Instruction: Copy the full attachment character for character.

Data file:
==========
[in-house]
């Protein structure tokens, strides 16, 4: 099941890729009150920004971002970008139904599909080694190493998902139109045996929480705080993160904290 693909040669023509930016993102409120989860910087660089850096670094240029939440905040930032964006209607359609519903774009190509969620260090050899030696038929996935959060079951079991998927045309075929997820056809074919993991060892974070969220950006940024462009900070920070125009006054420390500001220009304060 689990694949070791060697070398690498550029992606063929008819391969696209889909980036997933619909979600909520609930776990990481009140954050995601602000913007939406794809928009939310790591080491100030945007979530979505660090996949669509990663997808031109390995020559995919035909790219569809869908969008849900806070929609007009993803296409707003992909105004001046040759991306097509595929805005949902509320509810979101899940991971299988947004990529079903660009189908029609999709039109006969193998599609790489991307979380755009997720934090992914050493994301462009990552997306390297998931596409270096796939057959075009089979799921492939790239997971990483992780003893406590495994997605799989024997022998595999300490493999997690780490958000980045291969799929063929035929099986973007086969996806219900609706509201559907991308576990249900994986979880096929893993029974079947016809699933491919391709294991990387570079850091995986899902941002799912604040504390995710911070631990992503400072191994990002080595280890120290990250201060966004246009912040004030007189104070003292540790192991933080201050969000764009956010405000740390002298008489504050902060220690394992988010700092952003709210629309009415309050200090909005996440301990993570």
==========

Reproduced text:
[in-house]
């Protein structure tokens, strides 16, 4: 099941890729009150920004971002970008139904599909080694190493998902139109045996929480705080993160904290 693909040669023509930016993102409120989860910087660089850096670094240029939440905040930032964006209607359609519903774009190509969620260090050899030696038929996935959060079951079991998927045309075929997820056809074919993991060892974070969220950006940024462009900070920070125009006054420390500001220009304060 689990694949070791060697070398690498550029992606063929008819391969696209889909980036997933619909979600909520609930776990990481009140954050995601602000913007939406794809928009939310790591080491100030945007979530979505660090996949669509990663997808031109390995020559995919035909790219569809869908969008849900806070929609007009993803296409707003992909105004001046040759991306097509595929805005949902509320509810979101899940991971299988947004990529079903660009189908029609999709039109006969193998599609790489991307979380755009997720934090992914050493994301462009990552997306390297998931596409270096796939057959075009089979799921492939790239997971990483992780003893406590495994997605799989024997022998595999300490493999997690780490958000980045291969799929063929035929099986973007086969996806219900609706509201559907991308576990249900994986979880096929893993029974079947016809699933491919391709294991990387570079850091995986899902941002799912604040504390995710911070631990992503400072191994990002080595280890120290990250201060966004246009912040004030007189104070003292540790192991933080201050969000764009956010405000740390002298008489504050902060220690394992988010700092952003709210629309009415309050200090909005996440301990993570």